U.S. Senator Bernie Sanders (I-Vt.) said Tuesday that he will take a wack at the "corrupt" tax code by introducing legislation to close the breaks and loopholes that benefit the uber-wealthy like Republican presidential nominee Donald Trump.
The former presidential hopeful's announcement comes in the wake of reporting by the New York Times showing that Trump may have avoided paying federal incomes taxes for 18 years, and as the real estate mogul continues to break decades of precedent set by previous nominees by not releasing his tax returns.
"Special tax breaks and loopholes in a corrupt tax code enable billionaires and powerful corporations to avoid paying their fair share of taxes while sticking the burden on the middle class," Sanders said in a press statement.
"It's time to create a tax system which is fair and which asks the wealthy and powerful to start paying their fair share of taxes," he continued.
Sanders laid out the four specific loopholes his legislation would address in a fact sheet.
Trump said during the first presidential debate last month that not paying taxes "makes me smart."
Responding to the Times' story, Trump campaign surrogate and former New York City Mayor Rudy Giuliani said Sunday on ABC's "This Week" that it showed he was a "genius."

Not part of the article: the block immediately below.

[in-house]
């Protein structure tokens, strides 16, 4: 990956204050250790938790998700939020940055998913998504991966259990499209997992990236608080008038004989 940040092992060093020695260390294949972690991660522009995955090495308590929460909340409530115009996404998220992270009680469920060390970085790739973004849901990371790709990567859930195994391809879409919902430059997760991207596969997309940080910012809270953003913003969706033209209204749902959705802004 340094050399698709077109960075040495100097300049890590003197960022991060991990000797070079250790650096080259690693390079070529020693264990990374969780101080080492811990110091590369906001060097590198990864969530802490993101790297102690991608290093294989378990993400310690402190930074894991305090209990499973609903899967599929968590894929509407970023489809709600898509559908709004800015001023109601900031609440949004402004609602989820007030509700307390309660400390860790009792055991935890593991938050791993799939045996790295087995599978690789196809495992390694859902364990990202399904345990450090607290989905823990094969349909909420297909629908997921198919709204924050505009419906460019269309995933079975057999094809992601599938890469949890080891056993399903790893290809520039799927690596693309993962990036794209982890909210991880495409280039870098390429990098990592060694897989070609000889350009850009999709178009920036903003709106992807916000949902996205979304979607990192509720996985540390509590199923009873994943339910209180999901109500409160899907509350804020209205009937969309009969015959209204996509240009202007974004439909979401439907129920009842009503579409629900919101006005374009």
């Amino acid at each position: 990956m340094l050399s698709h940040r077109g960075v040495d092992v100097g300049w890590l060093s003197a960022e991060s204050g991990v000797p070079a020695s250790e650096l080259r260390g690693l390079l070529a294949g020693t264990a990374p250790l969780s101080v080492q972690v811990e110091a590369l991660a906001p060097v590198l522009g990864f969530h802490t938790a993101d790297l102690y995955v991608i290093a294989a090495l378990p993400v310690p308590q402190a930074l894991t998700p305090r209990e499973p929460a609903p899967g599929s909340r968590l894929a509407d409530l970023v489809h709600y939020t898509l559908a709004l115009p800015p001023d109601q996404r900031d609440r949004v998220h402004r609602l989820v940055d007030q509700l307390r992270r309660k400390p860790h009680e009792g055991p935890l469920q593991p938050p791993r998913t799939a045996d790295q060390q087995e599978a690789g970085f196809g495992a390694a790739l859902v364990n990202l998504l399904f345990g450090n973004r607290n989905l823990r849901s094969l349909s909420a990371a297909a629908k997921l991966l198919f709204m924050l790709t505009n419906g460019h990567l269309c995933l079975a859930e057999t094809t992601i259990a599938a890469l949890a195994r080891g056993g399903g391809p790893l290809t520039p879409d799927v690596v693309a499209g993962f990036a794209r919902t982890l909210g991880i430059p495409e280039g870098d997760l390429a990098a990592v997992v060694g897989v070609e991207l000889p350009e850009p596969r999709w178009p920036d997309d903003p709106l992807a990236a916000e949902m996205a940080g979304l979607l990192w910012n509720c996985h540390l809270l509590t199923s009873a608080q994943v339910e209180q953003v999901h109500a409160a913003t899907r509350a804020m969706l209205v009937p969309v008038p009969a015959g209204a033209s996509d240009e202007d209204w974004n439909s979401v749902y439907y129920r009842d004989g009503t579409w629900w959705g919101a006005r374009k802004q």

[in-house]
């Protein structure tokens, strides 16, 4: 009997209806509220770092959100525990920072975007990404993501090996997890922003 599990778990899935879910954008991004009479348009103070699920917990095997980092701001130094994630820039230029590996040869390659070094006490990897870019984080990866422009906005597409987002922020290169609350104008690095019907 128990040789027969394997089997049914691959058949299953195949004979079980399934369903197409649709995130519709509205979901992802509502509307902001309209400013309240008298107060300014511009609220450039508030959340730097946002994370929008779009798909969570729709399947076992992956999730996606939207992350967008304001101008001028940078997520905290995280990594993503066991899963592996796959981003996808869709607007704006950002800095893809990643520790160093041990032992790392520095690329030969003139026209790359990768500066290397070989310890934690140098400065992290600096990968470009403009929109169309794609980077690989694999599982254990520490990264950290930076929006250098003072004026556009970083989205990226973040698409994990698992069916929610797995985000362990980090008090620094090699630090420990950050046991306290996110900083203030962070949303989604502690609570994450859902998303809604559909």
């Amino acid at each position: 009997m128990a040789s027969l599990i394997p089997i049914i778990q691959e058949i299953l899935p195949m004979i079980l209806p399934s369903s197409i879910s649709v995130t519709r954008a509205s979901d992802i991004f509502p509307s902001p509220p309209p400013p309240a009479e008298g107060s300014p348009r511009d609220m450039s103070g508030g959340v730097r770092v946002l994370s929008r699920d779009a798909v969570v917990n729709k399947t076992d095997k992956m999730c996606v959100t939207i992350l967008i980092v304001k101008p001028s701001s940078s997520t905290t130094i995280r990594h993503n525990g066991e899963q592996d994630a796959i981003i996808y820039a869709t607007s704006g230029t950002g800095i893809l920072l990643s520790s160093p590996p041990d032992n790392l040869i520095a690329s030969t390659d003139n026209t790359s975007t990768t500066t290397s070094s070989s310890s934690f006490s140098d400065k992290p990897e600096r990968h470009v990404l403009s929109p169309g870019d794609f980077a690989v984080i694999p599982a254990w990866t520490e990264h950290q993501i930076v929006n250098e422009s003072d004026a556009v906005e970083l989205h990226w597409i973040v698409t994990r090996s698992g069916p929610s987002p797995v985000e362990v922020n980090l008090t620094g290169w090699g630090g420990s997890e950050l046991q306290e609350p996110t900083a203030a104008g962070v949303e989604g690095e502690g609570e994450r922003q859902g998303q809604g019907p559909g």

Offering a similar perspective, New Jersey Gov. Chris Christie said Sunday on Fox News that it showed "Donald Trump is the person best positioned to fix" the tax code, adding, "There's no one who's shown more genius in their way to maneuver about the tax code as he rightfully used the laws to do that."
Sanders, however, said on "This Week" of Trump's possible federal income tax avoidance over nearly two decades: "assuming that it is legal, what it tells you is you have a corrupt tax system, which says to ordinary people, you're supposed to pay your taxes. But if you're a billionaire, there are all kinds of loopholes that you can utilize that enable you, who may be a billionaire, not to pay anything in taxes."
"You know, Warren Buffett reminds us over and over again—and he pays taxes—that his effective tax rate is lower than his secretary's. That is absurd," Sanders said.